“Part of what’s distinct about what we can do is that we have control over the entire supply chain,” Michael S. Levine, director of product strategy for the company’s cheese division, told DairyReporter at IFT in Las Vegas.
“By virtue of the fact that we make the cheese ourselves it really gives us that control over the supply chain and that’s positive both from a food safety perspective as well as an availability perspective.”
The freeze dried cheese is made from pasteurized milk and is available in a shredded format. It contains 622 calories and 1,093mg of calcium per 100 gram serving, but the nutrition facts do change once the cheese is rehydrated, according to Glanbia’s product data.
Longer shelf life opens up new doors
The freeze dried cheese, which is available in cheddar and mozzarella, is devoid of all water, giving it a shelf life of up to 18 years, the company said.
There is an existing market for freeze dried cheese in the emergency preparedness segment and there are products with an up to 25-year shelf life, according to Levine.
“There’s a large population of people out there that wants to be prepared when Armageddon comes,” he said.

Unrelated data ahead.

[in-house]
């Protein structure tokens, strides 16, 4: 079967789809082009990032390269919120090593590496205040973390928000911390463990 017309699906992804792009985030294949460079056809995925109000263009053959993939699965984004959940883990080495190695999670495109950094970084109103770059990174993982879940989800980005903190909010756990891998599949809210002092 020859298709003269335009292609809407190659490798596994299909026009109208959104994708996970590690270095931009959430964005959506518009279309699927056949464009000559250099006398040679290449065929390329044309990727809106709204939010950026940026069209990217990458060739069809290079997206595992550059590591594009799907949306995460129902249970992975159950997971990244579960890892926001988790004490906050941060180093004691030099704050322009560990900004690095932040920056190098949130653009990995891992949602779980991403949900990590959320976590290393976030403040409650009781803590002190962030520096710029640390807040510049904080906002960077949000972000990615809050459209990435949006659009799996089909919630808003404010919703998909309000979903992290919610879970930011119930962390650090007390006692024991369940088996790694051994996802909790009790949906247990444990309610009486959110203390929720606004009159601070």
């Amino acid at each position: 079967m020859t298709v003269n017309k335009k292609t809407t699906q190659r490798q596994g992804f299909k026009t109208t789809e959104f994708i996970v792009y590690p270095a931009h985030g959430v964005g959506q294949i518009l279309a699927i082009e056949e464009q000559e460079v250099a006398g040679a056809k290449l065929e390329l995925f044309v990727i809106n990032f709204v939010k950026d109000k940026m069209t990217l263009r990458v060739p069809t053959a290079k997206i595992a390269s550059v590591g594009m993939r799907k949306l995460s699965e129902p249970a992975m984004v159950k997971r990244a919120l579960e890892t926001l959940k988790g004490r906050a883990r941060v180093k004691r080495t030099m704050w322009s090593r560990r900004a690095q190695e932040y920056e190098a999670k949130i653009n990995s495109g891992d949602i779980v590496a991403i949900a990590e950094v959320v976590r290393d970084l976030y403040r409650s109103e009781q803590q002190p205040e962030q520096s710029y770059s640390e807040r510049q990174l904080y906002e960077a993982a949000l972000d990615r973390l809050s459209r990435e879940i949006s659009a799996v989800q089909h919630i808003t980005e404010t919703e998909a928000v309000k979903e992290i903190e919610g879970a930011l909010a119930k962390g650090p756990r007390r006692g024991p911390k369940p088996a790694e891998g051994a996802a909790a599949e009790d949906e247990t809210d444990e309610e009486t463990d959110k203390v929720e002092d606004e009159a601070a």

“We’re not participating so much in that segment, but where we’re having a lot of interest in is from companies that are in the processed food space.”
The extended shelf life offers entry into segments such as snacks, bars, soups, prepared meals, and ready-to-eat meals.
“It’s enabled us to expand the usage of cheese into areas where it’s too difficult to use in its existing format,” Levine added.
Levine pointed to the snack bar space as an opportunity for growth as manufacturers delve into more savory flavors and want to incorporate a stronger cheese flavor in the form of freeze dried chunks instead of cheese powder.
“It can really allow the bar companies to bridge that gap and travel away from purely sweet and move into savory,” he said.
“If this isn’t in a meat bar within 12 months, I’d be shocked.”